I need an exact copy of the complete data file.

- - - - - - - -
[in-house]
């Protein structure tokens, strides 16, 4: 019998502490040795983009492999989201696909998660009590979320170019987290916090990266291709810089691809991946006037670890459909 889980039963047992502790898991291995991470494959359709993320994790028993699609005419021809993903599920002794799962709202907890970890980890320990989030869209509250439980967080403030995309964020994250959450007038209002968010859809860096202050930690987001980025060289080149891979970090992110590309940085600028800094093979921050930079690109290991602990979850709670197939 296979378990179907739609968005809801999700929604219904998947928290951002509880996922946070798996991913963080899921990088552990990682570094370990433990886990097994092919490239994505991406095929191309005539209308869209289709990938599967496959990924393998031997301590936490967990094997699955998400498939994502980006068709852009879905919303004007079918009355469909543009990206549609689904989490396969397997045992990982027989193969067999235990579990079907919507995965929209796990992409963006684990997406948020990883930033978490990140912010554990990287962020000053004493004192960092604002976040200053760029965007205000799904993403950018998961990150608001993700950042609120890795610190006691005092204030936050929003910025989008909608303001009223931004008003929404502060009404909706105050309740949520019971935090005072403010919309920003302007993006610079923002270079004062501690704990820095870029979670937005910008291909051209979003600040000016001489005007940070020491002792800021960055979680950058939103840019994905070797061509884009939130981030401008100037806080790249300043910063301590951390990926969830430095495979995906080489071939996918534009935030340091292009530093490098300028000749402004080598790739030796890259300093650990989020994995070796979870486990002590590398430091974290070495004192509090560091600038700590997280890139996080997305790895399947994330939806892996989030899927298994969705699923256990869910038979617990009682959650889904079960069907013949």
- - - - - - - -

[in-house]
């Protein structure tokens, strides 16, 4: 019998502490040795983009492999989201696909998660009590979320170019987290916090990266291709810089691809991946006037670890459909 889980039963047992502790898991291995991470494959359709993320994790028993699609005419021809993903599920002794799962709202907890970890980890320990989030869209509250439980967080403030995309964020994250959450007038209002968010859809860096202050930690987001980025060289080149891979970090992110590309940085600028800094093979921050930079690109290991602990979850709670197939 296979378990179907739609968005809801999700929604219904998947928290951002509880996922946070798996991913963080899921990088552990990682570094370990433990886990097994092919490239994505991406095929191309005539209308869209289709990938599967496959990924393998031997301590936490967990094997699955998400498939994502980006068709852009879905919303004007079918009355469909543009990206549609689904989490396969397997045992990982027989193969067999235990579990079907919507995965929209796990992409963006684990997406948020990883930033978490990140912010554990990287962020000053004493004192960092604002976040200053760029965007205000799904993403950018998961990150608001993700950042609120890795610190006691005092204030936050929003910025989008909608303001009223931004008003929404502060009404909706105050309740949520019971935090005072403010919309920003302007993006610079923002270079004062501690704990820095870029979670937005910008291909051209979003600040000016001489005007940070020491002792800021960055979680950058939103840019994905070797061509884009939130981030401008100037806080790249300043910063301590951390990926969830430095495979995906080489071939996918534009935030340091292009530093490098300028000749402004080598790739030796890259300093650990989020994995070796979870486990002590590398430091974290070495004192509090560091600038700590997280890139996080997305790895399947994330939806892996989030899927298994969705699923256990869910038979617990009682959650889904079960069907013949």